A May 24 body-camera video shows an Everett police sergeant placing handcuffs on Joseph Michael Hill while kneeling on his back. (Everett Police Department)

A May 24 body-camera video shows an Everett police sergeant placing handcuffs on Joseph Michael Hill while kneeling on his back. (Everett Police Department)

Plea deal reached in case of Black man pinned by Everett cop

Joseph Hill’s arrest led Everett police to amend their policy. All charges except resisting arrest were dropped.

EVERETT — A man who served a month in jail for running from Everett police will serve no more time behind bars for the offense, in a case that prompted the police department to clarify its policy about a technique to pin suspects with a knee to the back.

The arrest of Joseph Michael Hill, 39, a Black man, came the day before police killed George Floyd while detaining him in Minneapolis.

Body-worn camera footage showed Hill repeating, “I can’t breathe,” as a police sergeant held him down by kneeling on his back in a yard in south Everett.

Everett Police Chief Dan Templeman said the pinning techniques vastly differed: The officer in Hill’s case applied pressure to the shoulders and not directly to the neck, and it lasted 14 seconds — much shorter than the 8-minute suffocation of Floyd.

Nonetheless, both incidents led Everett police to add a line to the policy manual explicitly telling officers to move a restrained person to a position where it’s easier to breathe “at the earliest safe opportunity.” The police chief said that was already an unwritten policy, but now it’s codified. Templeman determined the sergeant acted within the updated policy.

Hill pleaded guilty to resisting arrest Monday. Other charges of fourth-degree domestic violence assault and criminal trespassing were dropped in the plea deal. Everett Municipal Court Judge Amy Kaestner sentenced Hill to 30 days in jail. He had already served that time while waiting to post bond.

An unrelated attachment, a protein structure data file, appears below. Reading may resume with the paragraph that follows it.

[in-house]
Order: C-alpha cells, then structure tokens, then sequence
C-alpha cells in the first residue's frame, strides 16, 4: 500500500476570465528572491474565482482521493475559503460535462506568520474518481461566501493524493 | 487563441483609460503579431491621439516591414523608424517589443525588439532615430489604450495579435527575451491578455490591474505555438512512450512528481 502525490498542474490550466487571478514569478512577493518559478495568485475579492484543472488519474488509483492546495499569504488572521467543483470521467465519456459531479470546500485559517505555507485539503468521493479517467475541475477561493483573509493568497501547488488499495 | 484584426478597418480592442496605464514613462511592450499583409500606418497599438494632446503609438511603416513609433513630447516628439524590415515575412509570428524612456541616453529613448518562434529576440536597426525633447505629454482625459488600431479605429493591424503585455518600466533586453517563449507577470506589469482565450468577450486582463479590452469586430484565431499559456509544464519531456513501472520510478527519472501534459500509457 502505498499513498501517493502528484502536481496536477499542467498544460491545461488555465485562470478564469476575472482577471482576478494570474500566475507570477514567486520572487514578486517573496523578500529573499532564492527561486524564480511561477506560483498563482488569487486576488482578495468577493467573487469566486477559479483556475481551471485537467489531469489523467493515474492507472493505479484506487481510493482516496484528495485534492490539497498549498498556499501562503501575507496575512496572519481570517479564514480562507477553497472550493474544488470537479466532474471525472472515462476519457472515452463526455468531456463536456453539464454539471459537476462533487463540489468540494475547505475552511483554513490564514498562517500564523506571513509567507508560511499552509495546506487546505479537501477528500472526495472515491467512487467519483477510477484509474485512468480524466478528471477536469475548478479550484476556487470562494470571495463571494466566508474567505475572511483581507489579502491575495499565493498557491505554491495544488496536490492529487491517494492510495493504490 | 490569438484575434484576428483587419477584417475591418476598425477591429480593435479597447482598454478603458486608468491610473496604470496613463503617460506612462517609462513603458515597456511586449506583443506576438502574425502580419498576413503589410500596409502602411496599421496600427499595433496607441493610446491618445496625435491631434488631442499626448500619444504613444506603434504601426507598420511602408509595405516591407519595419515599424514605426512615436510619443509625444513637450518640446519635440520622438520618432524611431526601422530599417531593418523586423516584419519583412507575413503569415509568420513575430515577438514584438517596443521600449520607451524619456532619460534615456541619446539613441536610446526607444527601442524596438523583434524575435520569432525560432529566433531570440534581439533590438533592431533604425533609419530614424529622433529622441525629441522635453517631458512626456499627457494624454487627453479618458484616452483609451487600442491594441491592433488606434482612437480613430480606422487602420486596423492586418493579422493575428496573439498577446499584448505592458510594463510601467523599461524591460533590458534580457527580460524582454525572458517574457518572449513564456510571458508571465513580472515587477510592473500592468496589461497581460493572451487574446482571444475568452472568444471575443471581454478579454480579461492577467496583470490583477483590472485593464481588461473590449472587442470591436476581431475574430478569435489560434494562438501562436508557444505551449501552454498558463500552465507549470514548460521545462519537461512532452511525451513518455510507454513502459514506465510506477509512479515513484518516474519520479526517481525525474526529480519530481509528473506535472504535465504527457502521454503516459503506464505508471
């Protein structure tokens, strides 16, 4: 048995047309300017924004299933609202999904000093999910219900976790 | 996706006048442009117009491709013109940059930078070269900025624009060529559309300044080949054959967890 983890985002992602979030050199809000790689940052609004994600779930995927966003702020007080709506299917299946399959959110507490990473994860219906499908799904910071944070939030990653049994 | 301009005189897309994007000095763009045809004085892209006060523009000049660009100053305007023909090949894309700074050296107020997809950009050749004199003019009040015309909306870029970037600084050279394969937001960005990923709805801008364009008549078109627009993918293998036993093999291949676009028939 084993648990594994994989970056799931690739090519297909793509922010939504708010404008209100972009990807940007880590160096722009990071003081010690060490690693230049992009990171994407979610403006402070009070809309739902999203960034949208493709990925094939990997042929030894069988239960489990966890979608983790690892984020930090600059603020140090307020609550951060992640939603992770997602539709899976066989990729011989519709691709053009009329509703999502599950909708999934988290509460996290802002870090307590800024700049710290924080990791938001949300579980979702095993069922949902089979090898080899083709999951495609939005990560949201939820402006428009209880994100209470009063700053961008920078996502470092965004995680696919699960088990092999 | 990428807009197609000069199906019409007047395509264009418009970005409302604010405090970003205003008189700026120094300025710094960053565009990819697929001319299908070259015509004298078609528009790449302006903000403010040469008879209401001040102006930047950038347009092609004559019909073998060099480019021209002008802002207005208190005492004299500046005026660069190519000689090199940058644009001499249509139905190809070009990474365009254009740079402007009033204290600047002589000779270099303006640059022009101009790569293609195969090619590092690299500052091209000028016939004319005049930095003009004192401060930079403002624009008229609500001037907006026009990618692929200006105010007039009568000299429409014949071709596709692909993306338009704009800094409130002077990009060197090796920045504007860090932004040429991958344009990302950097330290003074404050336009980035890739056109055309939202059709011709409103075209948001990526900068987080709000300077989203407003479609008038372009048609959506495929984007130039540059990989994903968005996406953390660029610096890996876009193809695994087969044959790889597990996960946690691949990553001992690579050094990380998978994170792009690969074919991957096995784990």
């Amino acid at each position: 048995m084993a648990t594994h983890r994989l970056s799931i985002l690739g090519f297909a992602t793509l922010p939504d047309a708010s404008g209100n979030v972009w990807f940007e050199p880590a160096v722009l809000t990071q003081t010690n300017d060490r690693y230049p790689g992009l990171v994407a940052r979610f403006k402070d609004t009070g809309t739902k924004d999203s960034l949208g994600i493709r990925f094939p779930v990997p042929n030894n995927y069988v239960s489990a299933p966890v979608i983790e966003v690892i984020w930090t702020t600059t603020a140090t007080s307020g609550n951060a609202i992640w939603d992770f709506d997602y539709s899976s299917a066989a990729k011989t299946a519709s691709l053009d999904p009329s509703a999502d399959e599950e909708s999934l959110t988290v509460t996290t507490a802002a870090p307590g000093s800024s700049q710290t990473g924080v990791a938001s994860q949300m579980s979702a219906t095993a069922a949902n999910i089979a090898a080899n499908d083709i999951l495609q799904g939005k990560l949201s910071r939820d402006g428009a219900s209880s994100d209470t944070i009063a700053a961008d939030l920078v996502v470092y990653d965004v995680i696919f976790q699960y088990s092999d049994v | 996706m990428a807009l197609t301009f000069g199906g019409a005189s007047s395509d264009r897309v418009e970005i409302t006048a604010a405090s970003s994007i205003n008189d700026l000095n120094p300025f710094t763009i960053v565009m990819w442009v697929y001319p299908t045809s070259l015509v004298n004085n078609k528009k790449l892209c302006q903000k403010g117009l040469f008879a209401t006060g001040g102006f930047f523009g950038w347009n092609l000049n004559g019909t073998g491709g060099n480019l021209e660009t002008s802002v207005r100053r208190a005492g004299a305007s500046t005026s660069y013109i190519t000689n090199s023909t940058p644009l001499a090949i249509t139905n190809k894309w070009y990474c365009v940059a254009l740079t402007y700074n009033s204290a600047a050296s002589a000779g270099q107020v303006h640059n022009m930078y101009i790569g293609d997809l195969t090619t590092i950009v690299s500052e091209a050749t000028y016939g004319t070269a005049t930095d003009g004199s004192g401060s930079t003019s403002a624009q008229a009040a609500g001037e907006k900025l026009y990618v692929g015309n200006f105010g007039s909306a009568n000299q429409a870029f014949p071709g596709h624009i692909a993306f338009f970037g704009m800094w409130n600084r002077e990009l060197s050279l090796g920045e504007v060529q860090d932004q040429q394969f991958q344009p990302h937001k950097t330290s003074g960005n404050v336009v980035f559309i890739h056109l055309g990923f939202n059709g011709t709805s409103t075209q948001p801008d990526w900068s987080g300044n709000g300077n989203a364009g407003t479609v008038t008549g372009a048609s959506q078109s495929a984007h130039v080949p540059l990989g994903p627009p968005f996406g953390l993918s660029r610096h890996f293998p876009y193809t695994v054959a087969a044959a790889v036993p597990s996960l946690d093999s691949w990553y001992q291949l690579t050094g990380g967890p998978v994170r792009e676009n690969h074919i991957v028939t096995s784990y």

A neighbor reported a possible domestic violence assault with a knife around 6 a.m. May 24. Initially, Hill’s off-and-on girlfriend identified her boyfriend as the attacker. The neighbor told police Hill may have a knife, police reports say. Officers searched the neighborhood and found Hill on a roof, saying he didn’t want to go to jail. Officers surrounded him, then chased him when he ran. A sheriff’s deputy rushed at him with a barking police dog. Hill surrendered and dropped to his belly until the sergeant caught up to him.

The sergeant hopped a fence and pinned Hill, who then told police he could not breathe and that he was having a seizure. The sergeant wrote that he “clearly was not” having a seizure. Hill’s defense attorney questioned how the officer could have known that.


In custody, Hill told officers the woman actually attacked him, striking him with a glass object and throwing steak knives at him, and that he defended himself and ran. The girlfriend had an injury to her face, as if she had been punched. She told police Hill did not use a knife, nor did he threaten her with a weapon. She declined to cooperate with police — and, in the end, the assault charge was dropped.

The crime “sounds so bad,” defense lawyer Maxwell Mensinger said, “but when the facts emerge, the truth is … ultimately a lot sadder.”

Hill and his attorney seriously considered taking the case to trial, delaying the case over the past months. Instead, they took the plea deal as a practical decision to ensure he would serve no more jail time, though Hill maintained he had been wronged by the system even as he read over the paperwork in court Monday, Mensinger said.

“You never know if a jury’s going to do the right thing,” Hill’s attorney said. “This took a lot of the risk off the table and that’s why he chose it.”

Mensinger said he was disappointed police did not apologize for pinning Hill in a way that the defense saw as unnecessary and as potentially deadly force.

Police reports said Hill had a wad of cash in his pocket and nothing else. Yet the allegations that he had a weapon on him were used to argue for an amount of bail that effectively kept Hill jailed, Mensinger said. Hill managed to post $10,000 bond in late June.

“One of the lessons to be learned,” Mensinger said, “is that information police are receiving when they’re trying to track people down is not always reliable.”

Caleb Hutton: 425-339-3454; chutton@heraldnet.com. Twitter: @snocaleb.

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